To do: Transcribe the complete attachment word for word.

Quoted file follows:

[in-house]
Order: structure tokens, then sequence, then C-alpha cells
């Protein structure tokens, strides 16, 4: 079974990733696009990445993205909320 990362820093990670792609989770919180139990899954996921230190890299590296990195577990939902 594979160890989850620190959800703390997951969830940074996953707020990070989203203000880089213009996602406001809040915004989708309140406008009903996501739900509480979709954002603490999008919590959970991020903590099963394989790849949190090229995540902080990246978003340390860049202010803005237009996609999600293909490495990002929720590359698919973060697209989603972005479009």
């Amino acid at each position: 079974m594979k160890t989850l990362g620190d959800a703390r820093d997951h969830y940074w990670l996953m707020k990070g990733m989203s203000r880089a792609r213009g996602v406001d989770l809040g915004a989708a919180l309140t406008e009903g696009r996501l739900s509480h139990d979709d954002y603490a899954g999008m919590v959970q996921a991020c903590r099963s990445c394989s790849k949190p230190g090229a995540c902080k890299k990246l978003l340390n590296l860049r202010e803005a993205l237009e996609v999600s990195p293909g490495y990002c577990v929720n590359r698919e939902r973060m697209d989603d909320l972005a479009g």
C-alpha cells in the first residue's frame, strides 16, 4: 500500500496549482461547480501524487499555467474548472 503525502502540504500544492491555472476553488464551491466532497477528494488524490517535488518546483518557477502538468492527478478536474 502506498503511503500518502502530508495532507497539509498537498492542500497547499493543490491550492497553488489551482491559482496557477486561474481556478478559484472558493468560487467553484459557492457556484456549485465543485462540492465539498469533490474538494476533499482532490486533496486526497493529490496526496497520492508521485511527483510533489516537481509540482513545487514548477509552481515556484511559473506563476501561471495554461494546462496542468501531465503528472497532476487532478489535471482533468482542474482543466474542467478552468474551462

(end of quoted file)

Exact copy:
[in-house]
Order: structure tokens, then sequence, then C-alpha cells
């Protein structure tokens, strides 16, 4: 079974990733696009990445993205909320 990362820093990670792609989770919180139990899954996921230190890299590296990195577990939902 594979160890989850620190959800703390997951969830940074996953707020990070989203203000880089213009996602406001809040915004989708309140406008009903996501739900509480979709954002603490999008919590959970991020903590099963394989790849949190090229995540902080990246978003340390860049202010803005237009996609999600293909490495990002929720590359698919973060697209989603972005479009």
């Amino acid at each position: 079974m594979k160890t989850l990362g620190d959800a703390r820093d997951h969830y940074w990670l996953m707020k990070g990733m989203s203000r880089a792609r213009g996602v406001d989770l809040g915004a989708a919180l309140t406008e009903g696009r996501l739900s509480h139990d979709d954002y603490a899954g999008m919590v959970q996921a991020c903590r099963s990445c394989s790849k949190p230190g090229a995540c902080k890299k990246l978003l340390n590296l860049r202010e803005a993205l237009e996609v999600s990195p293909g490495y990002c577990v929720n590359r698919e939902r973060m697209d989603d909320l972005a479009g």
C-alpha cells in the first residue's frame, strides 16, 4: 500500500496549482461547480501524487499555467474548472 503525502502540504500544492491555472476553488464551491466532497477528494488524490517535488518546483518557477502538468492527478478536474 502506498503511503500518502502530508495532507497539509498537498492542500497547499493543490491550492497553488489551482491559482496557477486561474481556478478559484472558493468560487467553484459557492457556484456549485465543485462540492465539498469533490474538494476533499482532490486533496486526497493529490496526496497520492508521485511527483510533489516537481509540482513545487514548477509552481515556484511559473506563476501561471495554461494546462496542468501531465503528472497532476487532478489535471482533468482542474482543466474542467478552468474551462